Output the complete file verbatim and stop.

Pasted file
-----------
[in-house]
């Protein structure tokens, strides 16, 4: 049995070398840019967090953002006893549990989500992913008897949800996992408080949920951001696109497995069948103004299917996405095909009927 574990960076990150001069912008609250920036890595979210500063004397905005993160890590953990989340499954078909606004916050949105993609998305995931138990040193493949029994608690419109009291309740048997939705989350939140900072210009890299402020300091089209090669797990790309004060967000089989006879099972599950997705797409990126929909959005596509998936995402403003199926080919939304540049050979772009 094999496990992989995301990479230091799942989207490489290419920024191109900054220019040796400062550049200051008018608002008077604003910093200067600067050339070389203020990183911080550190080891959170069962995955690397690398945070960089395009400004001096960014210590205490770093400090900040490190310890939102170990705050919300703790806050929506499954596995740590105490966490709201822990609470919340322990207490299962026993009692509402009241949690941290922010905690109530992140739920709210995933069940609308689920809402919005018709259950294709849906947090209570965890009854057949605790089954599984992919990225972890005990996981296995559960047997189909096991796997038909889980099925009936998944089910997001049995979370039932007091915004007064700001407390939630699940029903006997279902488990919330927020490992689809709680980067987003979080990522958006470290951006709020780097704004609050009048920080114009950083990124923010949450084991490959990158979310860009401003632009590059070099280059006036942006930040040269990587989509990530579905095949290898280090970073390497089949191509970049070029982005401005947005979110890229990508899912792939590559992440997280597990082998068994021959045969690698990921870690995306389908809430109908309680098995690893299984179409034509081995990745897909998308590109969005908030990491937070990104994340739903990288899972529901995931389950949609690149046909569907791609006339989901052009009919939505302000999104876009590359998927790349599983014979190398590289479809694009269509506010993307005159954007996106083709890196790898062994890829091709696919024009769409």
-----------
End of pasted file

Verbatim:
[in-house]
């Protein structure tokens, strides 16, 4: 049995070398840019967090953002006893549990989500992913008897949800996992408080949920951001696109497995069948103004299917996405095909009927 574990960076990150001069912008609250920036890595979210500063004397905005993160890590953990989340499954078909606004916050949105993609998305995931138990040193493949029994608690419109009291309740048997939705989350939140900072210009890299402020300091089209090669797990790309004060967000089989006879099972599950997705797409990126929909959005596509998936995402403003199926080919939304540049050979772009 094999496990992989995301990479230091799942989207490489290419920024191109900054220019040796400062550049200051008018608002008077604003910093200067600067050339070389203020990183911080550190080891959170069962995955690397690398945070960089395009400004001096960014210590205490770093400090900040490190310890939102170990705050919300703790806050929506499954596995740590105490966490709201822990609470919340322990207490299962026993009692509402009241949690941290922010905690109530992140739920709210995933069940609308689920809402919005018709259950294709849906947090209570965890009854057949605790089954599984992919990225972890005990996981296995559960047997189909096991796997038909889980099925009936998944089910997001049995979370039932007091915004007064700001407390939630699940029903006997279902488990919330927020490992689809709680980067987003979080990522958006470290951006709020780097704004609050009048920080114009950083990124923010949450084991490959990158979310860009401003632009590059070099280059006036942006930040040269990587989509990530579905095949290898280090970073390497089949191509970049070029982005401005947005979110890229990508899912792939590559992440997280597990082998068994021959045969690698990921870690995306389908809430109908309680098995690893299984179409034509081995990745897909998308590109969005908030990491937070990104994340739903990288899972529901995931389950949609690149046909569907791609006339989901052009009919939505302000999104876009590359998927790349599983014979190398590289479809694009269509506010993307005159954007996106083709890196790898062994890829091709696919024009769409």